Poetry Out Loud

One of the biggest changes in modern poetry is its escape from the page to the performance

Poetry nowadays, with its ability to stimulate both the eye and the ear, needs to be taken in by both at the same time, whether you read it aloud to yourself or have learned to hear it as you read silently. Poetry also has a strange power to evoke persons and events lost in memory as well as to illuminate the self. The epics we know as the Iliad and the Odyssey reached their audiences—most of whom could not read but knew the Homeric legends well—through the ear, by firelight and torchlight. The range of the bard's voice limited the ancient audience to the number of people who could gather round. By the time Chaucer had written The Canterbury Tales, in 1400, and T. S. Eliot The Waste Land, in 1922, audiences had increased in literacy but were still restricted: before readers could share in it, Chaucer's poetry had to be copied out by scribes, Eliot's to pass through the hands of publishers and booksellers. Eventually, the poet as performer began to woo the public again. Dylan Thomas fifty years ago, drunk or sober, declaimed his poems to large crowds, which later bought his recordings to hear him again. Robert Zimmerman, perhaps in order to attract a similarly devoted public, would take the name Bob Dylan.

Editorial writers like to claim, without a lot of evidence, that "poetry is on the move." They rejoice that Beowulf is a best seller at last. Does this mean that poetry and democracy have come face to face? That poetry is no longer stuck under the thumb of the learned or even the literate? It might. With recent developments in technology; with poems traveling around the world on the Internet without price, tariff, or tax; with cyberwatchers able to encounter a fresh poem every day of the year, selected from new books and magazines, at poems.com, poetry may be gaining lots of customers. Poems new to print can also be heard in their authors' voices at theatlantic.com and other Web sites every month. Changes of fashion in poetry, shifts in its aims, may occur for a thousand reasons having to do with those who create it, but the ways in which poetry reaches its readers and hearers have little to do with the poets themselves. What has changed about poetry in our time is not the art of poetry but the technology of mediation.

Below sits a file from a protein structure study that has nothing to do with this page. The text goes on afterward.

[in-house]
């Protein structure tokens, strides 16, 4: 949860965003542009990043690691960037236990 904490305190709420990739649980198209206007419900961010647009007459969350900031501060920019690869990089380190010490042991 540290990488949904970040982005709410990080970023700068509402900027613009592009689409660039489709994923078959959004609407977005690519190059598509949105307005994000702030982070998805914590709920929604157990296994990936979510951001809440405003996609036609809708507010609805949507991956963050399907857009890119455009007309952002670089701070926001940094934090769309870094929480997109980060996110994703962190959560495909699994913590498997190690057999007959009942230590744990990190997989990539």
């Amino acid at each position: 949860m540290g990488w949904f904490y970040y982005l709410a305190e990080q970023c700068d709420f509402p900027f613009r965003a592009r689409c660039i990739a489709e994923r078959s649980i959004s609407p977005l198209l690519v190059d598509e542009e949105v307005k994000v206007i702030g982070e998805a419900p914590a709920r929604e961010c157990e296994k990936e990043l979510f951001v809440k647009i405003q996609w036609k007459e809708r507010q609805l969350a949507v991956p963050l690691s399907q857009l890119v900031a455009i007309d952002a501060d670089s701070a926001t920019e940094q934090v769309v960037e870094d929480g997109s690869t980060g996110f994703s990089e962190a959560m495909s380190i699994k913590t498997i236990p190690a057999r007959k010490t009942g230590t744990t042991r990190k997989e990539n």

In two of the most beautiful lines in all his sonnets, Shakespeare wrote of how even the forces of nature must yield to mortality, and asked, "How with this rage shall beauty hold a plea, / Whose action is no stronger than a flower?" Between a poem and its audience something as delicately powerful as the action of a flower takes place. Robert Pinsky, during his three, important years as America's poet laureate, tried to nurture that relationship by launching the Favorite Poem Project. He asked all sorts of Americans to choose their favorite poems and tell why they chose them; then he and a co-editor, Maggie Dietz, turned to the printing press (Americans' Favorite Poems, 1999) and the Internet (www.favoritepoem.org) to explore that interaction. A number of those whose favorite poems appear in the printed anthology were filmed for the Web reciting or reading those poems aloud. The ninety-six-year-old Stanley Kunitz, a recent poet laureate, recites a poem he first encountered seventy-five years earlier, Gerard Manley Hopkins's "God's Grandeur." A seven-year-old boy recites, in cheerful singsong, a poem from Robert Louis Stevenson's A Child's Garden of Verses. A robust construction worker, perched on the step of an earthmover, reads from Walt Whitman's "Song of Myself." William Jefferson Clinton, in the White House, delivers a rather stiff rendering of Ralph Waldo Emerson's "Concord Hymn": "By the rude bridge that arched the flood ..."